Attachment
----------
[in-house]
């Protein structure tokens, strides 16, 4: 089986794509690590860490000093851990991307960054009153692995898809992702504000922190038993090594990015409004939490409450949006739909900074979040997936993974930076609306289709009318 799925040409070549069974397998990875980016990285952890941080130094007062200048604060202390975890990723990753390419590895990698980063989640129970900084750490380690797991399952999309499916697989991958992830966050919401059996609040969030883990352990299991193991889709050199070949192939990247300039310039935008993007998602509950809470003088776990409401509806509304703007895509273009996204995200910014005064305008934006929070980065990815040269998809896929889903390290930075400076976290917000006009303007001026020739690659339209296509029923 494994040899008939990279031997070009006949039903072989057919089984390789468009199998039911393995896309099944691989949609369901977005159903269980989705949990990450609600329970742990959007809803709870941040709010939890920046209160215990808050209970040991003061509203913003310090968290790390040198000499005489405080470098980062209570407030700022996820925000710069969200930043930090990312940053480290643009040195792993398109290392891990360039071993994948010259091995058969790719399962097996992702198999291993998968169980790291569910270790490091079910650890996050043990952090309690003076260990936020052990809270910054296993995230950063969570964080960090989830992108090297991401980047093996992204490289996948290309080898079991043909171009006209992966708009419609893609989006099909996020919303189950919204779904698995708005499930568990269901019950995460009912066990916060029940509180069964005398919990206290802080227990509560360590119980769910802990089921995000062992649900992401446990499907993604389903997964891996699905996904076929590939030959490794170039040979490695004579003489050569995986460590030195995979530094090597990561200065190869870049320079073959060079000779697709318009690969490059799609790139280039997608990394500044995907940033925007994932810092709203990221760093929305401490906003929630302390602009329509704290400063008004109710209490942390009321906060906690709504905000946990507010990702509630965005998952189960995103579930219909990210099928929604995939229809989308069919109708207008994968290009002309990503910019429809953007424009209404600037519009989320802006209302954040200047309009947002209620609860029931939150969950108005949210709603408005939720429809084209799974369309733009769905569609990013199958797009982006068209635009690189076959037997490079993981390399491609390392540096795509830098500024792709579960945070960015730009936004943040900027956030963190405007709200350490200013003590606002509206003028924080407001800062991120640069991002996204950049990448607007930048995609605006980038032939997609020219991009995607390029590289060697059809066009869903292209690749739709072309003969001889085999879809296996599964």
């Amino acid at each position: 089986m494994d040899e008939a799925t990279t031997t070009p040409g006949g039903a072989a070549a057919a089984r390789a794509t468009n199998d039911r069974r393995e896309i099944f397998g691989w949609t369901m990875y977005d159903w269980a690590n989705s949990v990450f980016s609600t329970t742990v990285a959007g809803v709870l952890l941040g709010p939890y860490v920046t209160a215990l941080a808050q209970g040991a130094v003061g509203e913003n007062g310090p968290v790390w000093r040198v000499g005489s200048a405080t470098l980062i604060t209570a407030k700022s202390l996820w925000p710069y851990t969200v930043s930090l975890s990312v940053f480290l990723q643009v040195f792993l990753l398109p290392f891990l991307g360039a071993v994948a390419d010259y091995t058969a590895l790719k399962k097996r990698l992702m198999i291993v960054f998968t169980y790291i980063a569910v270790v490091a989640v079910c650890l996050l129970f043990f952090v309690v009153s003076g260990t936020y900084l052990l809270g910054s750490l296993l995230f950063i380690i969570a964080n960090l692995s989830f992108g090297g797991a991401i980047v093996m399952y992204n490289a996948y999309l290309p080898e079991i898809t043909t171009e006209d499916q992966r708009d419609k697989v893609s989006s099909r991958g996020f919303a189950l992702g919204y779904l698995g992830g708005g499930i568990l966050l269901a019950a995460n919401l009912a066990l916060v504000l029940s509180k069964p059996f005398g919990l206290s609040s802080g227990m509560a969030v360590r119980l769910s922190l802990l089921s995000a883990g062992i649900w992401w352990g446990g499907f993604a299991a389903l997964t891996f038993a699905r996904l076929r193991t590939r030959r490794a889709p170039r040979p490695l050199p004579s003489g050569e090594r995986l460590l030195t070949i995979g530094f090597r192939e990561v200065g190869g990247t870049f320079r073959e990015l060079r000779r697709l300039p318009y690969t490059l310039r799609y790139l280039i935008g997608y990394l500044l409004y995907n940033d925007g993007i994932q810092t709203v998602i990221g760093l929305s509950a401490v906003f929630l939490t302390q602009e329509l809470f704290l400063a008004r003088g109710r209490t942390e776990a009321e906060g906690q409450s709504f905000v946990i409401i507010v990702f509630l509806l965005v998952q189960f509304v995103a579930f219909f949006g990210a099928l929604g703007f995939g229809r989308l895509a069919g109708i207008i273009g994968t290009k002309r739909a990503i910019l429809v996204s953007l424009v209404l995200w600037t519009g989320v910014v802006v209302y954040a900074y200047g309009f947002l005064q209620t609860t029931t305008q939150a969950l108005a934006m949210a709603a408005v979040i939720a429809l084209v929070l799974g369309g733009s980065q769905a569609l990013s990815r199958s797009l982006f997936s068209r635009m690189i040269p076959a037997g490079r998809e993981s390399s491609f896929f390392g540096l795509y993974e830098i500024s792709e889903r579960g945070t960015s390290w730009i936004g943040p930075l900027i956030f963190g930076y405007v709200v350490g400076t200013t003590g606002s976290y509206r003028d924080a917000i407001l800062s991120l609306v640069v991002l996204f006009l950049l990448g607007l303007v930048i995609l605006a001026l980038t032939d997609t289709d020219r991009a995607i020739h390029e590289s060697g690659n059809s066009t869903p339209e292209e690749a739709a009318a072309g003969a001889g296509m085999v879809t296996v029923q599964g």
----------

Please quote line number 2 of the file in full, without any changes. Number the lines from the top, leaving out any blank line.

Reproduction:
């Protein structure tokens, strides 16, 4: 089986794509690590860490000093851990991307960054009153692995898809992702504000922190038993090594990015409004939490409450949006739909900074979040997936993974930076609306289709009318 799925040409070549069974397998990875980016990285952890941080130094007062200048604060202390975890990723990753390419590895990698980063989640129970900084750490380690797991399952999309499916697989991958992830966050919401059996609040969030883990352990299991193991889709050199070949192939990247300039310039935008993007998602509950809470003088776990409401509806509304703007895509273009996204995200910014005064305008934006929070980065990815040269998809896929889903390290930075400076976290917000006009303007001026020739690659339209296509029923 494994040899008939990279031997070009006949039903072989057919089984390789468009199998039911393995896309099944691989949609369901977005159903269980989705949990990450609600329970742990959007809803709870941040709010939890920046209160215990808050209970040991003061509203913003310090968290790390040198000499005489405080470098980062209570407030700022996820925000710069969200930043930090990312940053480290643009040195792993398109290392891990360039071993994948010259091995058969790719399962097996992702198999291993998968169980790291569910270790490091079910650890996050043990952090309690003076260990936020052990809270910054296993995230950063969570964080960090989830992108090297991401980047093996992204490289996948290309080898079991043909171009006209992966708009419609893609989006099909996020919303189950919204779904698995708005499930568990269901019950995460009912066990916060029940509180069964005398919990206290802080227990509560360590119980769910802990089921995000062992649900992401446990499907993604389903997964891996699905996904076929590939030959490794170039040979490695004579003489050569995986460590030195995979530094090597990561200065190869870049320079073959060079000779697709318009690969490059799609790139280039997608990394500044995907940033925007994932810092709203990221760093929305401490906003929630302390602009329509704290400063008004109710209490942390009321906060906690709504905000946990507010990702509630965005998952189960995103579930219909990210099928929604995939229809989308069919109708207008994968290009002309990503910019429809953007424009209404600037519009989320802006209302954040200047309009947002209620609860029931939150969950108005949210709603408005939720429809084209799974369309733009769905569609990013199958797009982006068209635009690189076959037997490079993981390399491609390392540096795509830098500024792709579960945070960015730009936004943040900027956030963190405007709200350490200013003590606002509206003028924080407001800062991120640069991002996204950049990448607007930048995609605006980038032939997609020219991009995607390029590289060697059809066009869903292209690749739709072309003969001889085999879809296996599964």